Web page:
Treasuries Rise as Greece Bailout Dispute Boosts Haven Demand

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Treasuries rose for the first time in three days as Greece’s struggle to stay in the euro union fueled demand for the safety of sovereign debt from the world’s largest economy.

U.S. government securities have fluctuated in the past month as Greek and European officials negotiate over whether the nation should receive a bailout package. Treasuries fell at the end of last week on speculation the parties would reach an agreement. The flight to quality revived Monday after euro-area leaders on Sunday gave Greek Prime Minister Alexis Tsipras a list of demands.

“Treasuries are one of the good safe havens,” said Yoshiyuki Suzuki, head of fixed income at Fukoku Mutual Life Insurance Co. in Tokyo. “They have relatively high yield and enough liquidity. Greece and Europe have lot of uncertainty.”

The benchmark U.S. 10-year yield dropped two basis points to 2.38 percent as of 6:40 a.m. in London, according to Bloomberg Bond Trader data. The price of the 2.125 percent note due in May 2025 rose 6/32, or $1.88 per $1,000 face amount, to 97 25/32.

Suzuki said he’d like to buy Treasuries if the yield climbs to 2.50 percent or higher.

Ten-year yields are 0.90 percent in Germany, and 0.44 percent in Japan.

Beyond Greece

Once Greece is out of the way, the expanding U.S. economy will lead the Federal Reserve to increase interest rates this year, said Hajime Nagata, who invests in Treasuries for Diam Co. in Tokyo.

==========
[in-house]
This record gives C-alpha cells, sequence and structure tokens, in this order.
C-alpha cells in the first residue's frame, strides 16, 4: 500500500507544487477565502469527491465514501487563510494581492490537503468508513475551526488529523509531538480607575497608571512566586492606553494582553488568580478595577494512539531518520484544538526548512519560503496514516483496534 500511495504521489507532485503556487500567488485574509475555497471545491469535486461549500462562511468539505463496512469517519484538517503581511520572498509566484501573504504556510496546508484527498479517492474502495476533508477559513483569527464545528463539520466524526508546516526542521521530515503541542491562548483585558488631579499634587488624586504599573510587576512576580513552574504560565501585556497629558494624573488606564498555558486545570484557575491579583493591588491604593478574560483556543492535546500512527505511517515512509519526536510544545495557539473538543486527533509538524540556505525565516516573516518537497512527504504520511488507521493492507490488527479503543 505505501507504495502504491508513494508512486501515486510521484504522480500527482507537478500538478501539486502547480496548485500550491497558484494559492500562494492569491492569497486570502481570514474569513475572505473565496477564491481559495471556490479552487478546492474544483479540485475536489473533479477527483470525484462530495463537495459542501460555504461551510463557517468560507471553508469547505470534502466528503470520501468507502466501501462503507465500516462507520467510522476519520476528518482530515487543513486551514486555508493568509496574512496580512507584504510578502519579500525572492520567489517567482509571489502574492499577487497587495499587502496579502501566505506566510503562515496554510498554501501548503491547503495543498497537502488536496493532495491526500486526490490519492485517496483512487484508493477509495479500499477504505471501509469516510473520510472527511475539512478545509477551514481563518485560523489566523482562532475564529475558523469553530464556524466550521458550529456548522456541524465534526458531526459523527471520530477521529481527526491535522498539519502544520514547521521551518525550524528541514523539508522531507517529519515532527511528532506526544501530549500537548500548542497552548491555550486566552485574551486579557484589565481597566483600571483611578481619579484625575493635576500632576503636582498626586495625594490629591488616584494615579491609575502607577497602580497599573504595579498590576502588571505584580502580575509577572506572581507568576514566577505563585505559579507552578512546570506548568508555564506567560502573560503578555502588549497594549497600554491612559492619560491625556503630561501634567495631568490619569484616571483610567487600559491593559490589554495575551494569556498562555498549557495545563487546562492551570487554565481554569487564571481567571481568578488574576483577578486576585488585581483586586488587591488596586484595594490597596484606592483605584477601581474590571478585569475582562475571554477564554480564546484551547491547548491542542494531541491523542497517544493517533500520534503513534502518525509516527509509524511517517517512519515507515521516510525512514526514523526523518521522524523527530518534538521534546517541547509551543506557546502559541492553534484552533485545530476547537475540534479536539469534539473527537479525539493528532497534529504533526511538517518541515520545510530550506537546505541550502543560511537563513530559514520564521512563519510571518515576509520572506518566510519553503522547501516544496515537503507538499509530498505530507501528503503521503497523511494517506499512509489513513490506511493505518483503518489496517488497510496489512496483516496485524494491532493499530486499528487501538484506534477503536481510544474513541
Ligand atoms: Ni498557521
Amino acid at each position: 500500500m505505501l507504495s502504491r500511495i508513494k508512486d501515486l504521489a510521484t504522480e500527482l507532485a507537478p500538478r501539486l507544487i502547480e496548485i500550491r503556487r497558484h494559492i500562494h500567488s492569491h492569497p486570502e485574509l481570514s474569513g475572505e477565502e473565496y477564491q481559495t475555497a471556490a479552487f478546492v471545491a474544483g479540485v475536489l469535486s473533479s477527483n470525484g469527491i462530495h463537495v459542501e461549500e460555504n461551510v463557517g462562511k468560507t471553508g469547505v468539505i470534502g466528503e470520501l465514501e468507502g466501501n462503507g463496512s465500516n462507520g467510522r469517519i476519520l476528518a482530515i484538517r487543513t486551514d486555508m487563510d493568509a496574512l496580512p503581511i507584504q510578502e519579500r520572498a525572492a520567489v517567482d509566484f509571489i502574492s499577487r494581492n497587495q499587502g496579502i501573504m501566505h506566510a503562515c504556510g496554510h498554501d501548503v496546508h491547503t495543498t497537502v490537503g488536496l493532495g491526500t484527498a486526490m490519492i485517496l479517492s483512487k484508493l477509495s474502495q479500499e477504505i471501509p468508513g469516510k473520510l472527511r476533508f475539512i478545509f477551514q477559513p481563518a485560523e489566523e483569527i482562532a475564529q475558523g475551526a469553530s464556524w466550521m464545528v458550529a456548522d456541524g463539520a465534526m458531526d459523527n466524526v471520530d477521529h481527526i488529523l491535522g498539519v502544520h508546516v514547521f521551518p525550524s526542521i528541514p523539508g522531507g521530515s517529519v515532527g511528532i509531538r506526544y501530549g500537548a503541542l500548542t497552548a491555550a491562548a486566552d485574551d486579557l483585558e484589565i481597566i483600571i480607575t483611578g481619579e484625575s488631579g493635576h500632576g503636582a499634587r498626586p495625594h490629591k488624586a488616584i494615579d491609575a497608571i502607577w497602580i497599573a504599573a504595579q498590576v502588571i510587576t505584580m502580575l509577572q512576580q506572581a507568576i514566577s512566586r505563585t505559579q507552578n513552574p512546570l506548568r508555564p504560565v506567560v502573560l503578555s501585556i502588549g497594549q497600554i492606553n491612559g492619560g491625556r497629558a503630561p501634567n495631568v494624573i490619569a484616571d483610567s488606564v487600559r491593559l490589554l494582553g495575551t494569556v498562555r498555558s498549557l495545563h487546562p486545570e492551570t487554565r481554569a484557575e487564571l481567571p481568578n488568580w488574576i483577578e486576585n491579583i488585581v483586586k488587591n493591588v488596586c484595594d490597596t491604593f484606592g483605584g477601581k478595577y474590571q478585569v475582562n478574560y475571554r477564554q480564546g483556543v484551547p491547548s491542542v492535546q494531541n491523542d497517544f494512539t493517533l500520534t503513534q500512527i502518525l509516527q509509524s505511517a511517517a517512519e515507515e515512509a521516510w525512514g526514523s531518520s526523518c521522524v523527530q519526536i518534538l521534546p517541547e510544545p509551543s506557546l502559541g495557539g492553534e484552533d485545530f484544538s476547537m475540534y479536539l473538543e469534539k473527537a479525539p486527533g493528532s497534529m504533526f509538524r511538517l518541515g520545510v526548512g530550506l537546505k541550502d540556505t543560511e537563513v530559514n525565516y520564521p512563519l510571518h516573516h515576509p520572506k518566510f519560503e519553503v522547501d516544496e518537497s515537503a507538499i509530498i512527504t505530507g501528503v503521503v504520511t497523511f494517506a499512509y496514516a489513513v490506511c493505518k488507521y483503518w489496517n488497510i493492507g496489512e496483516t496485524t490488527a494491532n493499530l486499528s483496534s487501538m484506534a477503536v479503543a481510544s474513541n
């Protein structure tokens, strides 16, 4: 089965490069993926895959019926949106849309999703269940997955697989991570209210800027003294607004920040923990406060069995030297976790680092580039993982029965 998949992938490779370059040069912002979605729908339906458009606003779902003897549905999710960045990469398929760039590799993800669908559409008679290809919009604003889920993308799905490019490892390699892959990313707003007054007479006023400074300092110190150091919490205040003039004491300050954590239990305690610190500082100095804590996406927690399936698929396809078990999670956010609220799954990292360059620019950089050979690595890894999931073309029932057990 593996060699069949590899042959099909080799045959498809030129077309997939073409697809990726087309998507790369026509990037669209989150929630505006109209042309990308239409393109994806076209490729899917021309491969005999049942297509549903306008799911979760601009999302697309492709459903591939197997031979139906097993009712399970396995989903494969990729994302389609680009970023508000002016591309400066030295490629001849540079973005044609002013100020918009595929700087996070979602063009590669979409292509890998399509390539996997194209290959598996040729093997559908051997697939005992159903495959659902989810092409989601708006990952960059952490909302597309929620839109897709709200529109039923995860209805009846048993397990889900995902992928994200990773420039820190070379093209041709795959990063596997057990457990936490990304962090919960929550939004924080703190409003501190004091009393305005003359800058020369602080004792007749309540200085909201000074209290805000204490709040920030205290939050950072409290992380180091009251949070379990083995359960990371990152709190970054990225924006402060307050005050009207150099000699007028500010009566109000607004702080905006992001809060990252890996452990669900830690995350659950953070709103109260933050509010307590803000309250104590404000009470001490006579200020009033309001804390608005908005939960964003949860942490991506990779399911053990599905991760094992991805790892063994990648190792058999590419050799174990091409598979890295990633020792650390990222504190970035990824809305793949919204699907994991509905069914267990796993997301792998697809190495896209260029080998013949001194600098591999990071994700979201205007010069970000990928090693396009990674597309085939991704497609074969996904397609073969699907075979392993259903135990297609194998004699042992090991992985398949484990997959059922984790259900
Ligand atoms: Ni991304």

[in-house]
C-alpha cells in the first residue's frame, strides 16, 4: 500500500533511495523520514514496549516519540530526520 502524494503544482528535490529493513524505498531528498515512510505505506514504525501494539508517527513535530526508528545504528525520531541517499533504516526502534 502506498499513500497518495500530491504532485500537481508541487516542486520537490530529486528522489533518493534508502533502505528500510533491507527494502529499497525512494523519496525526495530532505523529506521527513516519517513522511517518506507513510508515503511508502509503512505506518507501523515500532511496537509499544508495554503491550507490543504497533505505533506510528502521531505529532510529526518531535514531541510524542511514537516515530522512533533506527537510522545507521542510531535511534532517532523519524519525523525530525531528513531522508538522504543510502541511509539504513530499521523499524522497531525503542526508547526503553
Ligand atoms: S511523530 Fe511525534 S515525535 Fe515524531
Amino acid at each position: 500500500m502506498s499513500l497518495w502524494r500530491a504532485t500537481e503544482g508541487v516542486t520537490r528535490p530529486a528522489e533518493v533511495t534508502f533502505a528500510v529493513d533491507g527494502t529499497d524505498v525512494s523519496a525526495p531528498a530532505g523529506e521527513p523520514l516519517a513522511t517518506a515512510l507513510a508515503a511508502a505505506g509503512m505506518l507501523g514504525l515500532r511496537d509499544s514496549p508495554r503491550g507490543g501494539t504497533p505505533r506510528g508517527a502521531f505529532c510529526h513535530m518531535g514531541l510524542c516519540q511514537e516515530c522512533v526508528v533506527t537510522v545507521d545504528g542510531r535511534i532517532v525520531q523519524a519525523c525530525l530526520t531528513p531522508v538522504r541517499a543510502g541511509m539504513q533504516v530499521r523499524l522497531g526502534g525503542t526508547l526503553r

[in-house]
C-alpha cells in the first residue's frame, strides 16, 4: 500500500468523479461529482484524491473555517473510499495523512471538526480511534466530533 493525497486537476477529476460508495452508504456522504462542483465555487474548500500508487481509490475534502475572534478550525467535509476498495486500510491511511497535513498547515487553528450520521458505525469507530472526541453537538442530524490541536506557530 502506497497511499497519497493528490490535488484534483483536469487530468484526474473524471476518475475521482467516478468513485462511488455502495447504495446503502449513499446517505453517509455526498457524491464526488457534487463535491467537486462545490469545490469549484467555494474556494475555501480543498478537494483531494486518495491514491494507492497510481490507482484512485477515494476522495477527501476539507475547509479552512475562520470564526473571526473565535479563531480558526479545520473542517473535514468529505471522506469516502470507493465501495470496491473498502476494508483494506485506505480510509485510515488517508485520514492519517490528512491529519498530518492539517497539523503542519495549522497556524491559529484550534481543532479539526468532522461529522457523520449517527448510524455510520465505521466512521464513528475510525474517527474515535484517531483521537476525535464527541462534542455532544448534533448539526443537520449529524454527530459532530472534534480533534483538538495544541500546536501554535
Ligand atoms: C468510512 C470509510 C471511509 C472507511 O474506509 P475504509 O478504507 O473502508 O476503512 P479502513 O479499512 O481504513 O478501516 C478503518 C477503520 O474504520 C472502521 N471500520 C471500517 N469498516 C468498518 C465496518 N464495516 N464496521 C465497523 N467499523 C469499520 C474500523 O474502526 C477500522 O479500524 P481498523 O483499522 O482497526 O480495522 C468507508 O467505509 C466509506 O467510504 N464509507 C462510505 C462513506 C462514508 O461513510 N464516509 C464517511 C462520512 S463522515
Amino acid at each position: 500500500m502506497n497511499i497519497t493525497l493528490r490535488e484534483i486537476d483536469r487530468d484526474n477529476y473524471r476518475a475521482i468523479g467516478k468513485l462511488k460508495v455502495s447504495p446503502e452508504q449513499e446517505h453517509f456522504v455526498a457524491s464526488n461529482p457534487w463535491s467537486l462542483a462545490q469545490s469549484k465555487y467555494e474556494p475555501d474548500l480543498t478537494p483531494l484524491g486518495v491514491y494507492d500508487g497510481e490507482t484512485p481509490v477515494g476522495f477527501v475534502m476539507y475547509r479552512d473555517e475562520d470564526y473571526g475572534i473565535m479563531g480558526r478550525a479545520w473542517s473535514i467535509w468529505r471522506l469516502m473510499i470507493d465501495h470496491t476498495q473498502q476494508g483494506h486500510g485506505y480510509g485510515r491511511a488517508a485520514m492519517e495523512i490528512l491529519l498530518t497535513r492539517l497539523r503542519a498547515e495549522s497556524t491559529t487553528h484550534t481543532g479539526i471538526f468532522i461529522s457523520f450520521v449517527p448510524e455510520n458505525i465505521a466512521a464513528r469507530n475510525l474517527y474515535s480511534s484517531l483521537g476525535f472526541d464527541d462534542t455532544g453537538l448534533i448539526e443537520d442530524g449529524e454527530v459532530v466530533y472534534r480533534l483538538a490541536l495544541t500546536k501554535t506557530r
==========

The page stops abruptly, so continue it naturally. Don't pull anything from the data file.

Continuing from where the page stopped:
“If this matter settles down, the market will start to focus on the U.S.,” he said. “Probably Treasury yields will go up.”

Diam trimmed its Treasury holdings during the past week, deciding it no longer needed an overweight position as a haven, he said.

Fed Chair Janet Yellen said she still expected to increase interest rates this year as the U.S. economy improves, in a speech last week.

Ten-year yields will rise to 2.88 percent by the middle of next year, based on a Bloomberg News survey of economists with the most recent forecasts given the heaviest weighting. An investor who bought today would lose about 1.7 percent if the projection is correct, data compiled by Bloomberg show.

Treasuries have lost 0.4 percent in 2015, based on Bloomberg World Bond Indexes.

Even if Greece’s turmoil fades and the Fed raises borrowing costs, further declines in Treasuries may be limited by demand for the relatively high yields on the securities.

JPMorgan Chase & Co. says the excess money in the global economy -- about $5 trillion -- will support demand and bolster asset prices.

“The world is awash with unprecedented excess liquidity,” said Nikolaos Panigirtzoglou, a strategist at JPMorgan, the top-ranked firm for U.S. fixed-income research by Institutional Investor magazine. “Fed tightening won’t change that.”

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